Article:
During the fall of 1924, the Manistique Women’s Club sponsored an essay contest at the Central School concerning the early history of Manistique. They hoped to kindle an interest in local history among the community’s young people. The Pioneer Historical Society had just been organized a year earlier, so there was little written material available for research. But the students had an even better source of information to draw upon—the pioneers themselves. Many of Manistique’s earliest settlers were still alive and residing in the area. The essays that the students produced are a treasure trove of information, but leave us wishing for even more. The winning essays were read before a school assembly at the Central School and were later published in the local paper as follows:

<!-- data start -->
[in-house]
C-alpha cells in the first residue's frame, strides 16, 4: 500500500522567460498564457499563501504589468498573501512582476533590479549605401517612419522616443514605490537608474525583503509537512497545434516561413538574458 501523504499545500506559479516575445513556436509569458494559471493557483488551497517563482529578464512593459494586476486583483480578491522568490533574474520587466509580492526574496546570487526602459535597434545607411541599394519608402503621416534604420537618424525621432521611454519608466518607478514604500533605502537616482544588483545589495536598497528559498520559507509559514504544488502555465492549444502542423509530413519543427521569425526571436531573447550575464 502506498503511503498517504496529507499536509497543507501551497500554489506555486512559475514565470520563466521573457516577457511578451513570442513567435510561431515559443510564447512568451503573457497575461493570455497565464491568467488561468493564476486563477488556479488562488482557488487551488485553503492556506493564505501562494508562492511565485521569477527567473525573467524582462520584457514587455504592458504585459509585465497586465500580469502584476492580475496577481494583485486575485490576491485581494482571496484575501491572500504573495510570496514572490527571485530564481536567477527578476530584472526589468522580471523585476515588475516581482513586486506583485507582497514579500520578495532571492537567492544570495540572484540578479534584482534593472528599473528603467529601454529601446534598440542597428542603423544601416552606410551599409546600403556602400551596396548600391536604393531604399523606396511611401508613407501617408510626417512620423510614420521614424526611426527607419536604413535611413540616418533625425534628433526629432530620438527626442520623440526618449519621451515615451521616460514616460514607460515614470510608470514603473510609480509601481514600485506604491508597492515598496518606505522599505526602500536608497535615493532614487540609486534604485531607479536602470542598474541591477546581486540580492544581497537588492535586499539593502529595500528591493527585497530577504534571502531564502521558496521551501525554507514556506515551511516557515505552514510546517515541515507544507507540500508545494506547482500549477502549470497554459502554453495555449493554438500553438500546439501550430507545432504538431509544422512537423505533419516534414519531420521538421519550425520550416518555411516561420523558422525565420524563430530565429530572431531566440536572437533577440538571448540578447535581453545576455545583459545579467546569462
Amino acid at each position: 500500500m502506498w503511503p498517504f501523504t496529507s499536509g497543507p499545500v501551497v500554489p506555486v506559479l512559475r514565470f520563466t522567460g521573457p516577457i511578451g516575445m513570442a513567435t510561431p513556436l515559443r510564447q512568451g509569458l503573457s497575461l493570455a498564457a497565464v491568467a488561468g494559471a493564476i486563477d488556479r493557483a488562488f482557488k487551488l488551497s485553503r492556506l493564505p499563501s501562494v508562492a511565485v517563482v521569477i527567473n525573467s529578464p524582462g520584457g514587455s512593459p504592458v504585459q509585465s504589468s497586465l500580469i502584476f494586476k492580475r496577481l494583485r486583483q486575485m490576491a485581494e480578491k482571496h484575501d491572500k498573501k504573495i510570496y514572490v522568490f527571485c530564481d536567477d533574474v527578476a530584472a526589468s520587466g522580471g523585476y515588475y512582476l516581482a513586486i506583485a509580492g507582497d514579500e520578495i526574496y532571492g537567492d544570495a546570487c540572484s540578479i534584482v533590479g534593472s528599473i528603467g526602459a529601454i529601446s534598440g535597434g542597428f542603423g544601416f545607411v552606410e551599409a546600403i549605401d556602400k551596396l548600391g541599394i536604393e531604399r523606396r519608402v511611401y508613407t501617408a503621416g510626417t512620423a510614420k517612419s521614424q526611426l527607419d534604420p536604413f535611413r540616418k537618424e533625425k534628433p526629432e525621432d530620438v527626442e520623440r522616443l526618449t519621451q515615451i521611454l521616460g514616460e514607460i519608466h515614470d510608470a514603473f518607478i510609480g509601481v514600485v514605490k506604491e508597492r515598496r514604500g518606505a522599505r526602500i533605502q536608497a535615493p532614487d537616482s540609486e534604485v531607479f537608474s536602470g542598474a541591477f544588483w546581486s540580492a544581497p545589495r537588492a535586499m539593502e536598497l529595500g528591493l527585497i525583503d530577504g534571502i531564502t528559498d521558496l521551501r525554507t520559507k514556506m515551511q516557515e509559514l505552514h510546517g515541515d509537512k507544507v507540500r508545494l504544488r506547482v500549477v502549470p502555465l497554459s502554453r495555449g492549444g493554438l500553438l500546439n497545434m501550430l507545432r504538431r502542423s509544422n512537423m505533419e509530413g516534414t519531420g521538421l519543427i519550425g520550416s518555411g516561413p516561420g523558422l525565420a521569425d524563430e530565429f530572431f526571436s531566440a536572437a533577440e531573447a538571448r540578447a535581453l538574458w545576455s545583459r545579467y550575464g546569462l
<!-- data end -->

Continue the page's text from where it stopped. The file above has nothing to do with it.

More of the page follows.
The old ‘Wood Bridge’ called the Red Bridge was condemned in 1890, the ‘Iron Bridge’ was built parallel to the old wood bridge.
Once the new bridge was completed, the old wood bridge (‘Red Bridge’) became firewood.
Once the Siphon Bridge was built in 1919, the steel girders of the above bridge was used for various building projects throughout the county.
The iconic Siphon Bridge was built across the Manistique River in 1919 by the Manistique Pulp and Paper Company, which was owned by the Minneapolis Tribune Publishing Company.
153 years ago, our waterway community was founded in 1860 by Charles Harvey, a business man who sought to build a small dam on the Manistique River. He would first name the area Epsport, after his wife’s family name. Enjoy a very rare look back in time and enjoy the Manistique Centennial Parade 1960. Shot on 8mm film. See if you recognize some names of people on the floats at the end.